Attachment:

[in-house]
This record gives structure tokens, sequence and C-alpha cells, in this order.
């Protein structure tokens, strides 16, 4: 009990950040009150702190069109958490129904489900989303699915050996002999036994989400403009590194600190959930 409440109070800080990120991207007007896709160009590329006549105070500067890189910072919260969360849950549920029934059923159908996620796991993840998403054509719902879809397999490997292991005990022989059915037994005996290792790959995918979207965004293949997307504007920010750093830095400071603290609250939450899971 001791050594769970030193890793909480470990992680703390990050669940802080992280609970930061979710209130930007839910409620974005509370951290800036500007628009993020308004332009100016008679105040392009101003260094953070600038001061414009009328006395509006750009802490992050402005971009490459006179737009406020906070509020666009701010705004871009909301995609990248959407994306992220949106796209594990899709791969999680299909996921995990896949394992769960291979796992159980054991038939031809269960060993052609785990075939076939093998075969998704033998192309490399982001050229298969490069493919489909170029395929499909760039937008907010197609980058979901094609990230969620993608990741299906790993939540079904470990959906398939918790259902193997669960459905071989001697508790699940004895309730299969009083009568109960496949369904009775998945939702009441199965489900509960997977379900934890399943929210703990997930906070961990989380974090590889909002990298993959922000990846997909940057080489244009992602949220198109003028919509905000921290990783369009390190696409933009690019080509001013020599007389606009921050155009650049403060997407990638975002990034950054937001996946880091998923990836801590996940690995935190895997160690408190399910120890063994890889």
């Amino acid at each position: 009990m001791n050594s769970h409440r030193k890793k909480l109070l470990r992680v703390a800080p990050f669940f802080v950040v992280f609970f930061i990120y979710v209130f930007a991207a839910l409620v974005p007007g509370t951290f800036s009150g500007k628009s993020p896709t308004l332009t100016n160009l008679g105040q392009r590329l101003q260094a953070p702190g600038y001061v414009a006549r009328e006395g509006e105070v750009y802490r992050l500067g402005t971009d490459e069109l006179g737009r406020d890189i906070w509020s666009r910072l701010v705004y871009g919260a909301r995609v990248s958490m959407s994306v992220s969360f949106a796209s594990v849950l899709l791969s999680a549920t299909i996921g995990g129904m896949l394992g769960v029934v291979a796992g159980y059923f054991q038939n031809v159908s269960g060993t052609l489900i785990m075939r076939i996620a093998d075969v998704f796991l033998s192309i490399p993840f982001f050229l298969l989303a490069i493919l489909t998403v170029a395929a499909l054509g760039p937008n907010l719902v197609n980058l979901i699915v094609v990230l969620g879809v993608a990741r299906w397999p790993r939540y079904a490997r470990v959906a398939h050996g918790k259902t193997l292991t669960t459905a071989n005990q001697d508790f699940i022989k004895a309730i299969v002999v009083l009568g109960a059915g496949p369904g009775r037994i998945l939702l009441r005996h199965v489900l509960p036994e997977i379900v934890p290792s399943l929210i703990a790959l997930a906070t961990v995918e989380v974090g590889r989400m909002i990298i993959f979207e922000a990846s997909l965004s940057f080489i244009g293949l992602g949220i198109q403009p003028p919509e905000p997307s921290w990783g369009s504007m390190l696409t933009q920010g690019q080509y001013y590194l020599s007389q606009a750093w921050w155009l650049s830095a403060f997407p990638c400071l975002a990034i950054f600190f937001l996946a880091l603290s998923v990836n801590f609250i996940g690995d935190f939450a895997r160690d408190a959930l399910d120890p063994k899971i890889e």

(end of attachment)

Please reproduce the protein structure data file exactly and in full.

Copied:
[in-house]
This record gives structure tokens, sequence and C-alpha cells, in this order.
């Protein structure tokens, strides 16, 4: 009990950040009150702190069109958490129904489900989303699915050996002999036994989400403009590194600190959930 409440109070800080990120991207007007896709160009590329006549105070500067890189910072919260969360849950549920029934059923159908996620796991993840998403054509719902879809397999490997292991005990022989059915037994005996290792790959995918979207965004293949997307504007920010750093830095400071603290609250939450899971 001791050594769970030193890793909480470990992680703390990050669940802080992280609970930061979710209130930007839910409620974005509370951290800036500007628009993020308004332009100016008679105040392009101003260094953070600038001061414009009328006395509006750009802490992050402005971009490459006179737009406020906070509020666009701010705004871009909301995609990248959407994306992220949106796209594990899709791969999680299909996921995990896949394992769960291979796992159980054991038939031809269960060993052609785990075939076939093998075969998704033998192309490399982001050229298969490069493919489909170029395929499909760039937008907010197609980058979901094609990230969620993608990741299906790993939540079904470990959906398939918790259902193997669960459905071989001697508790699940004895309730299969009083009568109960496949369904009775998945939702009441199965489900509960997977379900934890399943929210703990997930906070961990989380974090590889909002990298993959922000990846997909940057080489244009992602949220198109003028919509905000921290990783369009390190696409933009690019080509001013020599007389606009921050155009650049403060997407990638975002990034950054937001996946880091998923990836801590996940690995935190895997160690408190399910120890063994890889």
């Amino acid at each position: 009990m001791n050594s769970h409440r030193k890793k909480l109070l470990r992680v703390a800080p990050f669940f802080v950040v992280f609970f930061i990120y979710v209130f930007a991207a839910l409620v974005p007007g509370t951290f800036s009150g500007k628009s993020p896709t308004l332009t100016n160009l008679g105040q392009r590329l101003q260094a953070p702190g600038y001061v414009a006549r009328e006395g509006e105070v750009y802490r992050l500067g402005t971009d490459e069109l006179g737009r406020d890189i906070w509020s666009r910072l701010v705004y871009g919260a909301r995609v990248s958490m959407s994306v992220s969360f949106a796209s594990v849950l899709l791969s999680a549920t299909i996921g995990g129904m896949l394992g769960v029934v291979a796992g159980y059923f054991q038939n031809v159908s269960g060993t052609l489900i785990m075939r076939i996620a093998d075969v998704f796991l033998s192309i490399p993840f982001f050229l298969l989303a490069i493919l489909t998403v170029a395929a499909l054509g760039p937008n907010l719902v197609n980058l979901i699915v094609v990230l969620g879809v993608a990741r299906w397999p790993r939540y079904a490997r470990v959906a398939h050996g918790k259902t193997l292991t669960t459905a071989n005990q001697d508790f699940i022989k004895a309730i299969v002999v009083l009568g109960a059915g496949p369904g009775r037994i998945l939702l009441r005996h199965v489900l509960p036994e997977i379900v934890p290792s399943l929210i703990a790959l997930a906070t961990v995918e989380v974090g590889r989400m909002i990298i993959f979207e922000a990846s997909l965004s940057f080489i244009g293949l992602g949220i198109q403009p003028p919509e905000p997307s921290w990783g369009s504007m390190l696409t933009q920010g690019q080509y001013y590194l020599s007389q606009a750093w921050w155009l650049s830095a403060f997407p990638c400071l975002a990034i950054f600190f937001l996946a880091l603290s998923v990836n801590f609250i996940g690995d935190f939450a895997r160690d408190a959930l399910d120890p063994k899971i890889e």